Environment of Earth

September 23, 2009

CARBON CYCLE OF EARTH

Filed under: Matter cycling — gargpk @ 4:45 pm
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The carbon cycle is mainly associated with living matter, although inorganic carbon provides important segments to complete the cycle. The cycling of carbon is strongly controlled by its storage in natural reservoirs. The time period of such storage may range from millennia in rocks, through decades in deep ocean layers to seasons in active biota. Relevant time periods of such storage suggested by Warneck (1988) are:

1. Geological activity involving rocks: 2,400 to 30,000 years

2. Soil humus: 200 years

3. Long-term biosphere storage: 75 years

4. Short-term biosphere storage: 15 years

5. Ocean mixed layers: 4 to 10 years

Estimates of mass content of carbon in various global reservoirs are given in the Table-1.

Carbon in oceans

Major storage of carbon in oceans occurs in the intermediate and deep water below the thermocline. The deep layers of oceans have a very slow mixing period and carbon remains in situ for atleast 20 years in these layers. Far above in oceans, in the mixed layer, which provides the main medium of interchange with the atmosphere, carbon storage is about 1.5 orders of magnitude lower. Ninety percent of the carbon in the oceans is stored as bicarbonate (CO32-) and about 9% as carbonate (CO3). About 3% of carbon is present in organic matter in environment.

The mixing layer in oceans, broadly the layer above the thermocline, is assumed to be at depth of 75 meters. The average concentration of carbon dioxide in the oceanic surface layer (above the mixing layer) is 2.05 mmol m-3. This concentration rises rapidly with depth to about 2.29 mmol m-3 at the depth of about one-kilometer and remains fairly constant thereafter. The average oceanic carbon dioxide concentration is calculated to be about 2.25 mmol m-3. Since colder ocean water is able to hold more carbon dioxide, variations in its concentration occur with temperature of ocean water. The mass of carbon dioxide in the mixed layer is about the same as that in the atmosphere, with a total exchange between the two estimated to occur over a period of about seven years.

Table-1. Mass content of carbon in global reservoirs

Reservoir

Carbon-content

in Pg (1015 g)

OCEANS

1. Total dissolved CO2

37400.0

2. Dissolved CO2 in mixed layer (75 m depth)

670.0

3. Living biomass carbon

3.0

4. Dissolved organic carbon

1000.0

SEDIMENTS

1. Continental and shelf carbonates

270 x 105

2. Carbonates in oceans

230 x 105

3. Continental & shelf organic carbon

100 x 105

4. Organic carbon in oceans

200 x 104

BIOSPHERE

1. Terrestrial biomass

650.0

2. Soil organic

2000.0

3. Oceanic organic

1000.0

ATMOSPHERE (mostly as CO2)

1. Pre-industrial estimate (290 ppmv)

615.0

2. present estimate (350 ppmv)

734.0

Organic carbon in oceans comes from precipitated remains of living organisms. About 80% of the precipitated material may be redissolved in the deep ocean layers. Dissolved organic carbon content of ocean waters is roughly estimated to be about 0.7 g m-3. Rest of the carbon in the ocean is particulate, mainly as calcium carbonate and this portion of oceanic carbon has a concentration of about 20 mg m-3. Living organisms contribute a total of only 3 Pg to the oceanic carbon storage.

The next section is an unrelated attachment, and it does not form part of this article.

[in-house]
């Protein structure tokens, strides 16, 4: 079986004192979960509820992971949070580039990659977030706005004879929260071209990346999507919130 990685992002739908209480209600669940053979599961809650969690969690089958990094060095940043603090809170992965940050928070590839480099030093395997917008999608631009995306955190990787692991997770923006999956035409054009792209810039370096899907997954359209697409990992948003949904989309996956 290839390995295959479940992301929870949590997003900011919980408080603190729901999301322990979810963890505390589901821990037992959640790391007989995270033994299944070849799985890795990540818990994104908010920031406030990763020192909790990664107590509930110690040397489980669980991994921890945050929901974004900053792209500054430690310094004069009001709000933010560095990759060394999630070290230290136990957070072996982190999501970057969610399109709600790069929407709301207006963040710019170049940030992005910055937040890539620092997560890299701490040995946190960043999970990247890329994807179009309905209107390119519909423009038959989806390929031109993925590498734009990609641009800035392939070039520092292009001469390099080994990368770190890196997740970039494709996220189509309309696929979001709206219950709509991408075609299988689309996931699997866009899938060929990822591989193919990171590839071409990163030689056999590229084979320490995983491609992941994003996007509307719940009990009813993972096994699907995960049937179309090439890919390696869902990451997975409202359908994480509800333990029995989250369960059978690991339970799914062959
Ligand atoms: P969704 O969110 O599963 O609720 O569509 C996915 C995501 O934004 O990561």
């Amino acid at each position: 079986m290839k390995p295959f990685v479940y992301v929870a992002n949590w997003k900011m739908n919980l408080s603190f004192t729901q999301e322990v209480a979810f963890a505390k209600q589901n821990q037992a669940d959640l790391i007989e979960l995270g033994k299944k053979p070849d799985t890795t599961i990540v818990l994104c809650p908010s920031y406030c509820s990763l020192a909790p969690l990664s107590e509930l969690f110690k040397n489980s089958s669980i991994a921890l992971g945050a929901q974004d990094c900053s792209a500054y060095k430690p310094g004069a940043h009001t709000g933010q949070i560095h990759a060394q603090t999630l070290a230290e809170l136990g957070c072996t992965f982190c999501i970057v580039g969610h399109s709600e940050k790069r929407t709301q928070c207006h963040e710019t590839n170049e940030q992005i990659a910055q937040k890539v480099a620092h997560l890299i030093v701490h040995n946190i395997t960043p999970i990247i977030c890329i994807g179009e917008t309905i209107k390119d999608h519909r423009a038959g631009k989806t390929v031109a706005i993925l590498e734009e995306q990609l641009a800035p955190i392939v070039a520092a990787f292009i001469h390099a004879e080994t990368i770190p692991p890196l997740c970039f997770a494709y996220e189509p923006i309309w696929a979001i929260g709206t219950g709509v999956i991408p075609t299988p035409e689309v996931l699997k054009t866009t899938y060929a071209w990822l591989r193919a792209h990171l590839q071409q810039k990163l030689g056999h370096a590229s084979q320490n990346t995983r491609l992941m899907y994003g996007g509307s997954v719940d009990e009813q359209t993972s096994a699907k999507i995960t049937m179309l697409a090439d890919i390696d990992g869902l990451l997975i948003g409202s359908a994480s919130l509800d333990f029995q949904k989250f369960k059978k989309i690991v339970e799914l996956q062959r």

Carbon in sediments and rocks

Carbon makes up only 0.032% of the Earth’s crust by mass. In terrestrial rocks, it is dissolved by rains or surface water over long periods of time and is carried by the surface runoff water to be deposited on the continental shelf sediments. In deeper oceans, deposits from organisms are built up on the ocean floor over millennia. Exchange of carbon from these locations occurs over thousands of years and is associated with activity of Earth’s crust. About two third of this carbon is inorganic carbon and rest is organic in form. Only about 1% of carbon in the form of oil and coal present in Earth’s crust can be used economically. It is estimated that if all the carbon stored in sediments is released suddenly, the atmospheric pressure will rise by 38 bars and the Earth’s atmosphere will become similar to that of planet Venus.

Carbon in biosphere

In the biosphere carbon is exchanged through:

  1. Photosynthetic activity of photosynthetic living organisms, mainly the green plants

  2. Release of carbon on decay and decomposition of dead living organisms

  3. Respiratory activity of all the aerobic living organisms including both plants and animals

  4. Release of carbon from soil humus

The mass of carbon is about three times higher than in living biosphere. The biospheric exchange processes are relatively inactive and the carbon storage may occur for 200 years. Long-lived species, particularly the plants store about 75% of the carbon present in the living biota. The major impacts on global carbon content present in the active biosphere occur in the forests, which store over 80% of the world’s biomass. Though estimates are uncertain because global distribution of different ecosystems is not known accurately, it is quite clear that tropical rain-forests, boreal forests and temperate forests are the most important ecosystems regarding storage and exchange of carbon.